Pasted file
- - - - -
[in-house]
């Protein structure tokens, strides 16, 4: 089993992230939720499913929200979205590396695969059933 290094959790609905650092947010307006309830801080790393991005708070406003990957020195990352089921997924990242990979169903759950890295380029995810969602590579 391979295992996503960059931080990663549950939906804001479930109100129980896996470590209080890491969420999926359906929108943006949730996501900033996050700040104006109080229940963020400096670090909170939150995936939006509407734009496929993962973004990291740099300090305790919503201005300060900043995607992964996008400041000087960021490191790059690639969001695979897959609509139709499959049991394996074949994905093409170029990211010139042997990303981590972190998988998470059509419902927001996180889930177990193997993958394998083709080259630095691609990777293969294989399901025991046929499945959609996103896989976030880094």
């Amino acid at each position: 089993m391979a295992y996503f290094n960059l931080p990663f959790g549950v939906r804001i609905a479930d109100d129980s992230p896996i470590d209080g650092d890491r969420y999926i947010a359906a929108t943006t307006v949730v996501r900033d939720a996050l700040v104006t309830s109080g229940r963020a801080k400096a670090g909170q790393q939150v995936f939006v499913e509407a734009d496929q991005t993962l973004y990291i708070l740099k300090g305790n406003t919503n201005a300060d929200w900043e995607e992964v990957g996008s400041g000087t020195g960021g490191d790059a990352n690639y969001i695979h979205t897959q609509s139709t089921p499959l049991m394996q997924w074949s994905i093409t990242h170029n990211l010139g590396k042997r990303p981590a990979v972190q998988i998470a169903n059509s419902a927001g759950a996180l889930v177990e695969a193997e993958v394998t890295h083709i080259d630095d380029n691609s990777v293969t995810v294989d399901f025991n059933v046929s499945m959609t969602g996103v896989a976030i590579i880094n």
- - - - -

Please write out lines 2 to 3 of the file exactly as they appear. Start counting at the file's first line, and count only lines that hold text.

């Protein structure tokens, strides 16, 4: 089993992230939720499913929200979205590396695969059933 290094959790609905650092947010307006309830801080790393991005708070406003990957020195990352089921997924990242990979169903759950890295380029995810969602590579 391979295992996503960059931080990663549950939906804001479930109100129980896996470590209080890491969420999926359906929108943006949730996501900033996050700040104006109080229940963020400096670090909170939150995936939006509407734009496929993962973004990291740099300090305790919503201005300060900043995607992964996008400041000087960021490191790059690639969001695979897959609509139709499959049991394996074949994905093409170029990211010139042997990303981590972190998988998470059509419902927001996180889930177990193997993958394998083709080259630095691609990777293969294989399901025991046929499945959609996103896989976030880094």
């Amino acid at each position: 089993m391979a295992y996503f290094n960059l931080p990663f959790g549950v939906r804001i609905a479930d109100d129980s992230p896996i470590d209080g650092d890491r969420y999926i947010a359906a929108t943006t307006v949730v996501r900033d939720a996050l700040v104006t309830s109080g229940r963020a801080k400096a670090g909170q790393q939150v995936f939006v499913e509407a734009d496929q991005t993962l973004y990291i708070l740099k300090g305790n406003t919503n201005a300060d929200w900043e995607e992964v990957g996008s400041g000087t020195g960021g490191d790059a990352n690639y969001i695979h979205t897959q609509s139709t089921p499959l049991m394996q997924w074949s994905i093409t990242h170029n990211l010139g590396k042997r990303p981590a990979v972190q998988i998470a169903n059509s419902a927001g759950a996180l889930v177990e695969a193997e993958v394998t890295h083709i080259d630095d380029n691609s990777v293969t995810v294989d399901f025991n059933v046929s499945m959609t969602g996103v896989a976030i590579i880094n």